'Emancipation Street' and 'Teach Colonial History' signs appear around Edinburgh from BLM activists

An unnamed grassroots activist group have hung alternative street signs on several streets and buildings with ties to Scotland’s slave trade around the Capital.
The signs appeared around Edinburgh on Friday morningThe signs appeared around Edinburgh on Friday morning
The signs appeared around Edinburgh on Friday morning

The signs which appeared around the city this morning have been placed near the Dundas Street sign, which they have dubbed Emancipation Street and Queensferry House, which has been given the sign Reparation House.

There are also call to action signs stating ‘Teach Colonial History’ at James Gillespie High School and ‘Honour Black Lives’ at Regent Terrace.

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In a collective statement from the group who wish to remain anonymous they advised that they were ‘individuals of varying ethnicities, ages and backgrounds’ who are working together to see an end to racism in Scotland and further afield.

The aim of their action is to ‘pay homage to many enslaved people whose names, lives,deaths, families, stories and deeds were erased by history’ and ‘advance the conversation that has been brewing for countless decades and has come to the fore again more recently with themurder of George Floyd and the wave of Black Lives Matter protests which have moved across the globe.’

Earlier this month following the peaceful protests for Black Lives Matter statues around the city depicting historical figures tied to the slave trade, such as Henry Dundas on the Melville Monument who was best known for delaying the abolition of the slave trade in the 18th centuty which resulted in an estimated 630,000 additional people being enslaved against their will, were vandalised with graffiti and there were several petitions to remove them.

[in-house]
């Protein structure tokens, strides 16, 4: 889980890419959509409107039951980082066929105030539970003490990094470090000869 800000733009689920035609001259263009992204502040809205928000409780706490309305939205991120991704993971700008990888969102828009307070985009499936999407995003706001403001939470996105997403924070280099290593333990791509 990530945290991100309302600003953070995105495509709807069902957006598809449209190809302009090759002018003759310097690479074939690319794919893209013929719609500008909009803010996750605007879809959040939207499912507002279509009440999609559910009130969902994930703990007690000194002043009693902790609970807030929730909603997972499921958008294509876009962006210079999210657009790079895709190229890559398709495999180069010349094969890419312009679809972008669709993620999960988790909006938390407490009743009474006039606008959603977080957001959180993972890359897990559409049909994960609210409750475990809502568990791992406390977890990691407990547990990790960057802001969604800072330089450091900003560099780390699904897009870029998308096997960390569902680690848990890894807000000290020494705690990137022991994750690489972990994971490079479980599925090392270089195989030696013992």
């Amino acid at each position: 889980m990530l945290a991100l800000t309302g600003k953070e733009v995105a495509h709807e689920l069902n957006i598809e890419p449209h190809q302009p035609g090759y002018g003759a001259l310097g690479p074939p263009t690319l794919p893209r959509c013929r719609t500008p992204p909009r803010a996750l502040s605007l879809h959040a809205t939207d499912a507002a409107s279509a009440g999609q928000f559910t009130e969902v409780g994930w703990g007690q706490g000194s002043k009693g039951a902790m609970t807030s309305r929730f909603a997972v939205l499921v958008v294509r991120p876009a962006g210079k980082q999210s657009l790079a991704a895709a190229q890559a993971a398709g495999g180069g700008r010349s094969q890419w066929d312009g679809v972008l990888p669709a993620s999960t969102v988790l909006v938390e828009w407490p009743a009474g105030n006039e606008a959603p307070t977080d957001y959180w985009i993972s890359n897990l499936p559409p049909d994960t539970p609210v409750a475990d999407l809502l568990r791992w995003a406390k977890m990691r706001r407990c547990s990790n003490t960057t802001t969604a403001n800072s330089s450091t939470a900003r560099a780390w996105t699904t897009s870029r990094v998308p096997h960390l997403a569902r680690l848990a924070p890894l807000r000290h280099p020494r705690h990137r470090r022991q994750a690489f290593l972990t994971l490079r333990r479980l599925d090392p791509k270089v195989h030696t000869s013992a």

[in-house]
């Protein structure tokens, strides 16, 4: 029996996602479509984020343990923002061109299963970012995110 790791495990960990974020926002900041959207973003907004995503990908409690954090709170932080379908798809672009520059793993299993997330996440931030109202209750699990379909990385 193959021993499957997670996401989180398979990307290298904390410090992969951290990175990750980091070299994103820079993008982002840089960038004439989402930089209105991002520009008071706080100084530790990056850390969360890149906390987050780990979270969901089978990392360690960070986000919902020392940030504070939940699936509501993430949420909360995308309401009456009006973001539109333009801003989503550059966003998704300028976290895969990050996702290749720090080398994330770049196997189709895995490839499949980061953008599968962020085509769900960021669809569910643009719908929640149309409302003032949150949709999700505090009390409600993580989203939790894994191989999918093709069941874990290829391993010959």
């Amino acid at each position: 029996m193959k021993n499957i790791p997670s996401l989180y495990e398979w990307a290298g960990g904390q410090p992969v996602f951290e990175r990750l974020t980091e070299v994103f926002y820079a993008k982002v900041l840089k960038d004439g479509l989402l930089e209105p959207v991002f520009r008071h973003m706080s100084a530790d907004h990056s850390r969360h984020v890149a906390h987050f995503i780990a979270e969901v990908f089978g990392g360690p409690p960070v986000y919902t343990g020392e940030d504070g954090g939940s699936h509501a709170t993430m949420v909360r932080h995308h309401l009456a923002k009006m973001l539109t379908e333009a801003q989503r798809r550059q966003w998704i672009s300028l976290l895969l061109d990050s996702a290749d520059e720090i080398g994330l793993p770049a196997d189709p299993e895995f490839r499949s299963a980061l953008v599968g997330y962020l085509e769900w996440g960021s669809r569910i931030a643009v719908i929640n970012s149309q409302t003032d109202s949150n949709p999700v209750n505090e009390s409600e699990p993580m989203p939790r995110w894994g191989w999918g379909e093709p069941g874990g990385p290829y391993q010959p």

Council leader Adam McVey said he would ‘feel no sense of loss’ should the statue atop the Melville Monument in St Andrew Square be removed, however wording has been decided upon to put a plaque on the monument to detail information about Dundas’ role in the slave trade.

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In their statement the group added: “In re-naming these street signs, we are removing the names of the elite who do not deserve to be honoured for mass atrocities and honouring ideas of freedom, non-colonial education and an end to oppression.

“We stand with local activists and academics who have dedicated years of their own time,

study, passion and resources in researching this. The information is there - now it is time for Scottish authorities to let these experts take the lead.

“We demand that white Scottish society, in consultation and collaboration with communities, are given the tools to learn from the past: to ensure that they understand that it is down to them to bring down the structures that allow racism to flourish, so that black people can live free from oppression and injustice.

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“We demand that Edinburgh streets named after people with links to slavery are changed to reflect Black history which is vibrant, diverse and about so much more than slavery.

“We demand that statues of slavers are removed and replaced with monuments to the people whose stories and lives were stolen.”

The City of Edinburgh Council have been contacted for comment.